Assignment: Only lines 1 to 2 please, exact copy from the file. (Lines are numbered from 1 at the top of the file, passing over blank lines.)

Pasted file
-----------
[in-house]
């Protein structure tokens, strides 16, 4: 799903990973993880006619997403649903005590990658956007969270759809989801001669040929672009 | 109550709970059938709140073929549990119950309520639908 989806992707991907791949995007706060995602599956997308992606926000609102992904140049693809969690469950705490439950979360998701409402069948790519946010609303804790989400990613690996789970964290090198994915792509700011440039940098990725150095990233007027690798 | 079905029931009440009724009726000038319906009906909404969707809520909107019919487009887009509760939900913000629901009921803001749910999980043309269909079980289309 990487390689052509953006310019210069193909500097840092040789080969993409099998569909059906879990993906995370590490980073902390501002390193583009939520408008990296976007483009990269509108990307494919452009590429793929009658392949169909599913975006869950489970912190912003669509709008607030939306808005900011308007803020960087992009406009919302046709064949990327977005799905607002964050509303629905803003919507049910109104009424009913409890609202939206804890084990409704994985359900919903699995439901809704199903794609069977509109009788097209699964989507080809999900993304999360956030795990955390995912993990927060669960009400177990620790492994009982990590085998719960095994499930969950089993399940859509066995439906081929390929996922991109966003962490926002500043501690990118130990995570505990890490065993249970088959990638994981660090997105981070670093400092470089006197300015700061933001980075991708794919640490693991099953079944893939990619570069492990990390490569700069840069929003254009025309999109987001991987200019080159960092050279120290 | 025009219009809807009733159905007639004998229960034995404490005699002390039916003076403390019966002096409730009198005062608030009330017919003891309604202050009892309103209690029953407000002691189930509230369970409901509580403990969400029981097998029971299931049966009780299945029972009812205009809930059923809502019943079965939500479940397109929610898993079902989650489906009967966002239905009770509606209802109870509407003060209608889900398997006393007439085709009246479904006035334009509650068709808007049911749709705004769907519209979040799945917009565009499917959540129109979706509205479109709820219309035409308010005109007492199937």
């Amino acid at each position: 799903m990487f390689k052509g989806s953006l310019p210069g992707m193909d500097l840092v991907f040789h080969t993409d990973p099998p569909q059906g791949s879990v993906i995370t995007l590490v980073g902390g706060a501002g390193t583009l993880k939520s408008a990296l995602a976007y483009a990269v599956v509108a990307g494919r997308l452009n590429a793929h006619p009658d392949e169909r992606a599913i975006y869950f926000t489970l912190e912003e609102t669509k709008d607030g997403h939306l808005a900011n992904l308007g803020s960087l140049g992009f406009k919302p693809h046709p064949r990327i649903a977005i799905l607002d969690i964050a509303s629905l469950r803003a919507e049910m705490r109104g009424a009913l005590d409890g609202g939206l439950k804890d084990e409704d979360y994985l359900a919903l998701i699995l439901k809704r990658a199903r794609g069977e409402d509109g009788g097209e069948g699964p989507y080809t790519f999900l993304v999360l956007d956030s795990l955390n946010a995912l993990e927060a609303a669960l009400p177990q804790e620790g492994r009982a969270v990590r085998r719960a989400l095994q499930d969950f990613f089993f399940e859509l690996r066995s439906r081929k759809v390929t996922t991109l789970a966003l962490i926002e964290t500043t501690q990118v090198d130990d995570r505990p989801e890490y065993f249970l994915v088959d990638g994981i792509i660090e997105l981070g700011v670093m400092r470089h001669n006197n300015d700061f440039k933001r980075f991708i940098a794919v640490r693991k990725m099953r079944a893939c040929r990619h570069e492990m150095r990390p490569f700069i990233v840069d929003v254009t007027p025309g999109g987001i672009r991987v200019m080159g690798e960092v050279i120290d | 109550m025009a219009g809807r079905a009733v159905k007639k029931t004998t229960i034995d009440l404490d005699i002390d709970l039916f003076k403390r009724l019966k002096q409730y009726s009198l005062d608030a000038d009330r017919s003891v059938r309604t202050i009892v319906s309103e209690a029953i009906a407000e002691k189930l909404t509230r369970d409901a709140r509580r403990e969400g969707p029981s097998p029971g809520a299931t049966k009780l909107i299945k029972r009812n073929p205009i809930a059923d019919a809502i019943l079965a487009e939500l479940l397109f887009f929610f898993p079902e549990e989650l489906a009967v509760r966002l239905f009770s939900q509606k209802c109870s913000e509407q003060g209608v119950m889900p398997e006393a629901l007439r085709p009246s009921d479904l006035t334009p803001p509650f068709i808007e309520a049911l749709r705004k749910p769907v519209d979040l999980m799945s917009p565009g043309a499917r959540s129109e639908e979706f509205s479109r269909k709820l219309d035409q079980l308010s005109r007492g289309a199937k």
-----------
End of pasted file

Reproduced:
[in-house]
């Protein structure tokens, strides 16, 4: 799903990973993880006619997403649903005590990658956007969270759809989801001669040929672009 | 109550709970059938709140073929549990119950309520639908 989806992707991907791949995007706060995602599956997308992606926000609102992904140049693809969690469950705490439950979360998701409402069948790519946010609303804790989400990613690996789970964290090198994915792509700011440039940098990725150095990233007027690798 | 079905029931009440009724009726000038319906009906909404969707809520909107019919487009887009509760939900913000629901009921803001749910999980043309269909079980289309 990487390689052509953006310019210069193909500097840092040789080969993409099998569909059906879990993906995370590490980073902390501002390193583009939520408008990296976007483009990269509108990307494919452009590429793929009658392949169909599913975006869950489970912190912003669509709008607030939306808005900011308007803020960087992009406009919302046709064949990327977005799905607002964050509303629905803003919507049910109104009424009913409890609202939206804890084990409704994985359900919903699995439901809704199903794609069977509109009788097209699964989507080809999900993304999360956030795990955390995912993990927060669960009400177990620790492994009982990590085998719960095994499930969950089993399940859509066995439906081929390929996922991109966003962490926002500043501690990118130990995570505990890490065993249970088959990638994981660090997105981070670093400092470089006197300015700061933001980075991708794919640490693991099953079944893939990619570069492990990390490569700069840069929003254009025309999109987001991987200019080159960092050279120290 | 025009219009809807009733159905007639004998229960034995404490005699002390039916003076403390019966002096409730009198005062608030009330017919003891309604202050009892309103209690029953407000002691189930509230369970409901509580403990969400029981097998029971299931049966009780299945029972009812205009809930059923809502019943079965939500479940397109929610898993079902989650489906009967966002239905009770509606209802109870509407003060209608889900398997006393007439085709009246479904006035334009509650068709808007049911749709705004769907519209979040799945917009565009499917959540129109979706509205479109709820219309035409308010005109007492199937």